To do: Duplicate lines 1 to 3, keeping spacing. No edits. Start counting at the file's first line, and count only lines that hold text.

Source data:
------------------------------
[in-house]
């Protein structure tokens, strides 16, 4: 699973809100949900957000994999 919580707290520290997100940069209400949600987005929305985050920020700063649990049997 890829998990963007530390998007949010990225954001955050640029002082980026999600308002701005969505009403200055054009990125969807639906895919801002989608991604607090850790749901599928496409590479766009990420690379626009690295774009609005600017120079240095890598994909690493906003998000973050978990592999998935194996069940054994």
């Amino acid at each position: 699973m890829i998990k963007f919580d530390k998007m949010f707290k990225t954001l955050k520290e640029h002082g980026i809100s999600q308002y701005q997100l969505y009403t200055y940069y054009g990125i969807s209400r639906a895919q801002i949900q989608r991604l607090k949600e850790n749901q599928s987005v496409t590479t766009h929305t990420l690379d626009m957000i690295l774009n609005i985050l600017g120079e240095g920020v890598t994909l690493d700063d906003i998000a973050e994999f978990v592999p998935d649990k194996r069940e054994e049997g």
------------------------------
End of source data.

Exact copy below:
[in-house]
């Protein structure tokens, strides 16, 4: 699973809100949900957000994999 919580707290520290997100940069209400949600987005929305985050920020700063649990049997 890829998990963007530390998007949010990225954001955050640029002082980026999600308002701005969505009403200055054009990125969807639906895919801002989608991604607090850790749901599928496409590479766009990420690379626009690295774009609005600017120079240095890598994909690493906003998000973050978990592999998935194996069940054994």
């Amino acid at each position: 699973m890829i998990k963007f919580d530390k998007m949010f707290k990225t954001l955050k520290e640029h002082g980026i809100s999600q308002y701005q997100l969505y009403t200055y940069y054009g990125i969807s209400r639906a895919q801002i949900q989608r991604l607090k949600e850790n749901q599928s987005v496409t590479t766009h929305t990420l690379d626009m957000i690295l774009n609005i985050l600017g120079e240095g920020v890598t994909l690493d700063d906003i998000a973050e994999f978990v592999p998935d649990k194996r069940e054994e049997g």